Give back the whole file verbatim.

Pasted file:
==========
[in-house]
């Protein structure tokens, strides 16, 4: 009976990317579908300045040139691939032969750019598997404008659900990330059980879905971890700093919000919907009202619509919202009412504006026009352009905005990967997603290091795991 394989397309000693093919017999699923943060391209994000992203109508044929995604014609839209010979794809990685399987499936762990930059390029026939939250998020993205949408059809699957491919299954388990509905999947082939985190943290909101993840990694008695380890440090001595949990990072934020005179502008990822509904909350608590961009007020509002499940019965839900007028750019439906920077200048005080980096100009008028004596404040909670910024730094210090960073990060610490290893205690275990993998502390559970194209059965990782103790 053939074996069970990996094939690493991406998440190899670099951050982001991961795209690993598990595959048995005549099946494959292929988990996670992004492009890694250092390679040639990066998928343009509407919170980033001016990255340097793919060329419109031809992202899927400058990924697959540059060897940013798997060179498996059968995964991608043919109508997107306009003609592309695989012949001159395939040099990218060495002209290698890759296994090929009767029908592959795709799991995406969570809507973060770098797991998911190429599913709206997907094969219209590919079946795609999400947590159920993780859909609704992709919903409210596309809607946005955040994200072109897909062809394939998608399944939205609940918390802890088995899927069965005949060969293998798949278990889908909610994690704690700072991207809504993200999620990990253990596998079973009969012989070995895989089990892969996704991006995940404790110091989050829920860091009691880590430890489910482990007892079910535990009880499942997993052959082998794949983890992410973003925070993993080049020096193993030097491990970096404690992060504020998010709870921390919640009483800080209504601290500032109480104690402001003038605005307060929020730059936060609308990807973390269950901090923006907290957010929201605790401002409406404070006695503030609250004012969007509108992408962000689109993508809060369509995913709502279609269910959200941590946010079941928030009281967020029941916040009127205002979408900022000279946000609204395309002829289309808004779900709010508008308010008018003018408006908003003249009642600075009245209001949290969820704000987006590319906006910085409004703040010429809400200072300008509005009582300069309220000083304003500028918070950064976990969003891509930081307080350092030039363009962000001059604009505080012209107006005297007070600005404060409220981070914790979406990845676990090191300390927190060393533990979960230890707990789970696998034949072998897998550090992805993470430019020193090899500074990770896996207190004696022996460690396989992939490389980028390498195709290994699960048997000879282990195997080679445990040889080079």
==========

[in-house]
């Protein structure tokens, strides 16, 4: 009976990317579908300045040139691939032969750019598997404008659900990330059980879905971890700093919000919907009202619509919202009412504006026009352009905005990967997603290091795991 394989397309000693093919017999699923943060391209994000992203109508044929995604014609839209010979794809990685399987499936762990930059390029026939939250998020993205949408059809699957491919299954388990509905999947082939985190943290909101993840990694008695380890440090001595949990990072934020005179502008990822509904909350608590961009007020509002499940019965839900007028750019439906920077200048005080980096100009008028004596404040909670910024730094210090960073990060610490290893205690275990993998502390559970194209059965990782103790 053939074996069970990996094939690493991406998440190899670099951050982001991961795209690993598990595959048995005549099946494959292929988990996670992004492009890694250092390679040639990066998928343009509407919170980033001016990255340097793919060329419109031809992202899927400058990924697959540059060897940013798997060179498996059968995964991608043919109508997107306009003609592309695989012949001159395939040099990218060495002209290698890759296994090929009767029908592959795709799991995406969570809507973060770098797991998911190429599913709206997907094969219209590919079946795609999400947590159920993780859909609704992709919903409210596309809607946005955040994200072109897909062809394939998608399944939205609940918390802890088995899927069965005949060969293998798949278990889908909610994690704690700072991207809504993200999620990990253990596998079973009969012989070995895989089990892969996704991006995940404790110091989050829920860091009691880590430890489910482990007892079910535990009880499942997993052959082998794949983890992410973003925070993993080049020096193993030097491990970096404690992060504020998010709870921390919640009483800080209504601290500032109480104690402001003038605005307060929020730059936060609308990807973390269950901090923006907290957010929201605790401002409406404070006695503030609250004012969007509108992408962000689109993508809060369509995913709502279609269910959200941590946010079941928030009281967020029941916040009127205002979408900022000279946000609204395309002829289309808004779900709010508008308010008018003018408006908003003249009642600075009245209001949290969820704000987006590319906006910085409004703040010429809400200072300008509005009582300069309220000083304003500028918070950064976990969003891509930081307080350092030039363009962000001059604009505080012209107006005297007070600005404060409220981070914790979406990845676990090191300390927190060393533990979960230890707990789970696998034949072998897998550090992805993470430019020193090899500074990770896996207190004696022996460690396989992939490389980028390498195709290994699960048997000879282990195997080679445990040889080079």